I Remember Putting My Hand On That Paper

I sat in the classroom.  A student once more.  I had not gone directly to college from high school.  I didn’t think, or know, or understand, that it was an option available to me.  For me.  When I did return, I felt removed and unsure.

The instructor gave us a surprise quiz on punctuation and grammar.  Diagramming ‘stuff’.  I failed, miserably.  Though embarrassed by that performance I knew I didn’t write to follow rules or standardized expectations.  I didn’t want to appear ignorant.  I had been taught all of these things but they never seemed to work for how I wrote.  So I didn’t pay much attention.  But it still felt like a blow to my ego, and my intelligence.

We left that class with an assignment for the weekend.  A writing assignment.  I spent the weekend writing.  I enjoyed the ‘have to’ of it, the purpose of it.  I wrote freely and passionately.  The first class of the next week was this same class and I turned in my assignment.  At the end of the week the instructor passed out copies of 3 different essays to all of us.  These were essays that impressed her and she wanted the class to review them together and to discuss them.

My essay was not one of them.

I was heart sick.  I went through that class with a weight bearing down on me and how I thought of that essay.  The piece I had written was, to me, personal, strong and well written.  I knew it.  How could others not see it?  Grammar and punctuation be damned.  That essay was good.  But I couldn’t deny that heavy weight of disappointment that someone else hadn’t seen the value and depth.

At the end of class the instructor said she had something to read to all of us.  It was the last paper she had read and hadn’t had time to include it in her lesson plan for this day’s class.  She prefaced the reading by saying the grammar and punctuation were not great.   She started reading.  I knew with the first two words it was my paper.  After a few sentences she stopped and said “oh-reading it out loud – okay – I get it”.  She then read my paper completely, fully, to the class.  She read smoothly and eloquently, using my punctuation and grammar the way I wrote it.  She read it as close to how it was heard in my own head when I wrote it, as anyone could have come to my own voice.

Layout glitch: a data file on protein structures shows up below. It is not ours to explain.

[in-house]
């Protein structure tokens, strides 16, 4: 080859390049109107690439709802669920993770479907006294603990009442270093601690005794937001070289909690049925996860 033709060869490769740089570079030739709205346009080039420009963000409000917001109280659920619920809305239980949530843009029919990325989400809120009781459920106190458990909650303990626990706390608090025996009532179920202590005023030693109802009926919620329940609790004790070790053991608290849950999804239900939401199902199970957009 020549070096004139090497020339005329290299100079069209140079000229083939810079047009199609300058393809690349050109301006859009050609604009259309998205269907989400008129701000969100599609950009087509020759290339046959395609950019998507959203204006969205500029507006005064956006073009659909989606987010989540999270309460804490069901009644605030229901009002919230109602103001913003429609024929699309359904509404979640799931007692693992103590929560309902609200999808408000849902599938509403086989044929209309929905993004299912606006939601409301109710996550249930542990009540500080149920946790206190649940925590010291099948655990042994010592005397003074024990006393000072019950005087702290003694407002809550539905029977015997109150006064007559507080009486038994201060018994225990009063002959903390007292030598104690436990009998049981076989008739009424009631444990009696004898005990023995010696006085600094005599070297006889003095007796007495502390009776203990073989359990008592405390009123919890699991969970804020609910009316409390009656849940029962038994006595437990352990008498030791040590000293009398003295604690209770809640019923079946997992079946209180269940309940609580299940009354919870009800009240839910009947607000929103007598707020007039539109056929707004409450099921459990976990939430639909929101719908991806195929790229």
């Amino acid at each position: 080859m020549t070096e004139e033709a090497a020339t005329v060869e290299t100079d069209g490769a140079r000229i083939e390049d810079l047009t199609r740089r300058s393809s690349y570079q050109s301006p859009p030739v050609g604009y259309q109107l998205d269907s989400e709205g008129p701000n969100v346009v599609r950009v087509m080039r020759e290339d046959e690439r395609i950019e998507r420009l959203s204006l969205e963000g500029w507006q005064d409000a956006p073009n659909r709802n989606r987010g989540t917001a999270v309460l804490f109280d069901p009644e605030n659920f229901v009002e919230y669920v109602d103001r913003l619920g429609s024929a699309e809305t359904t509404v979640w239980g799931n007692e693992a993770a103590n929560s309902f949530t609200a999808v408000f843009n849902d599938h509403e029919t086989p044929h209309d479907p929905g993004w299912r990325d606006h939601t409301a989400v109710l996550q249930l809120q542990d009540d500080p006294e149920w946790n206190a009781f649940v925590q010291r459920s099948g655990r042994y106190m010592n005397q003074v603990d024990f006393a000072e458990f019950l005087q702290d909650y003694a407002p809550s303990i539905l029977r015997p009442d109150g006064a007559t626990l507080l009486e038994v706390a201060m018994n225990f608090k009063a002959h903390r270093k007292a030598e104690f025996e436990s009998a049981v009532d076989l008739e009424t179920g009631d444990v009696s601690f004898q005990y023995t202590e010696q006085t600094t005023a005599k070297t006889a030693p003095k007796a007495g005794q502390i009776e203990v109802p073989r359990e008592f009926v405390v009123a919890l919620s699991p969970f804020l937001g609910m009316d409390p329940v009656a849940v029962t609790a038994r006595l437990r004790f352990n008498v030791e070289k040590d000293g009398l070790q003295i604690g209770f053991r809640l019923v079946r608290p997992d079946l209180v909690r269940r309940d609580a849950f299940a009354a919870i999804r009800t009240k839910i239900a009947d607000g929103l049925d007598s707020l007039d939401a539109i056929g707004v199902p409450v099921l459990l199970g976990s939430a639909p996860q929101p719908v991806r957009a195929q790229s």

She put the paper down, in front of me, on my desk.  Smiled.  And said “that…..is good writing.”

Validation.

I know that not everything I write is of that caliber.  I know that not everything I try to write comes that easily.

I know, now, to trust what I know.  That when I write and it is right that it is right.

I know, now, it’s okay to want validation.  It’s okay to need validation.  But it’s also okay to believe in myself.

I remember putting my hand on that paper.  Owning it.  It was mine.

I knew it’s value.

And someone else saw it too.

 

 

 

40 thoughts on “I Remember Putting My Hand On That Paper

  1. The ending was full of hope, Colleen. I felt all your emotions through your words. One doesn’t need to be an excellent grammarian to be able to write well. Good writing comes from the soul. It is a natural gift you have, and one you use well!

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  2. oh, that’s a nice story. Not always you get affirmation and certainly the things we do create are inaccessible and meaningless for lots of people. But it does not matter, because your own enthusiasm creates the most energy anyway and if this energy is maintained, your own success is guaranteed!

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  3. But….punctuation is the difference between “helping your Uncle, Jack, off a horse” and “helping your uncle jack off a horse” I’m just saying….. 🙂

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  4. I could feel all this unfolding for you. It had taken me quite a while to ‘own’ what came through me …my heart racing until the first like, the first comment …a first human to be ok with what I had written. And also for someone to get how truly deeply I was feeling my words. Being had to be nourished by a lot of validation. I never studied formal writing of any kind, poetry or prose so I had to learn to trust that it is valid because that’s how I expressed it.

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  5. There is a difference, I think, between needing approval and needing validation! It’s subtle, but to me significant. Without positive feedback we can become isolated in our thoughts and feelings. If we depend on others’ approval, that can be a lonely road! LOL! I think it’s also beneficial to consider who is giving the validation. Three cheers to you for receiving that positive feedback from a respected source, because it spurred you on! Now, if only you’d been given the incentive to illustrate your essay! That would have “wowed” your professor! 🙂

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    • I think you are right Debra, and stated it so clearly. I cannot live constantly waiting on approval. But the validation at the right time goes a long way to sustaining one during the periods of creativity when you aren’t sure if ‘this’ is right.

      Thank you Debra….for being part of the sustaining. 🙂

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    • oh yes, a very important point is, from whom the approval comes. A real motivation to continue is only given, if the person who motivate you is important to you. if you only get feedback from people, you do not care, you will not be motivated to go on.

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  6. Thank you for bringing us back with you to those moments, Colleen. I relate to much of what you wrote, as I believe most of your readers will be touched by this universal theme.

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